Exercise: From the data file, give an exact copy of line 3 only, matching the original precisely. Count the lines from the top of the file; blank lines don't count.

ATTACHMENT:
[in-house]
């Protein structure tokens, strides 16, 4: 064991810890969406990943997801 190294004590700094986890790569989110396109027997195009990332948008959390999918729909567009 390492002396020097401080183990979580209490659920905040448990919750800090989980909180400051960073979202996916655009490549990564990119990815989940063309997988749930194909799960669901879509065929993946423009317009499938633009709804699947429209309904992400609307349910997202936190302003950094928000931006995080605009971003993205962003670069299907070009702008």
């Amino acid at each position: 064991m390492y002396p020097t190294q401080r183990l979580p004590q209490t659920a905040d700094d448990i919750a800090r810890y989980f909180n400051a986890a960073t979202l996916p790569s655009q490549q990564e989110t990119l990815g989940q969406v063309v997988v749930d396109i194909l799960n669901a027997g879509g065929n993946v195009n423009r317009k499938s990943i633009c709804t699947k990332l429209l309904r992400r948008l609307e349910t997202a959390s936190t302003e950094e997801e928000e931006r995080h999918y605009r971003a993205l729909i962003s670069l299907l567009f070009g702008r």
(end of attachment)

């Amino acid at each position: 064991m390492y002396p020097t190294q401080r183990l979580p004590q209490t659920a905040d700094d448990i919750a800090r810890y989980f909180n400051a986890a960073t979202l996916p790569s655009q490549q990564e989110t990119l990815g989940q969406v063309v997988v749930d396109i194909l799960n669901a027997g879509g065929n993946v195009n423009r317009k499938s990943i633009c709804t699947k990332l429209l309904r992400r948008l609307e349910t997202a959390s936190t302003e950094e997801e928000e931006r995080h999918y605009r971003a993205l729909i962003s670069l299907l567009f070009g702008r």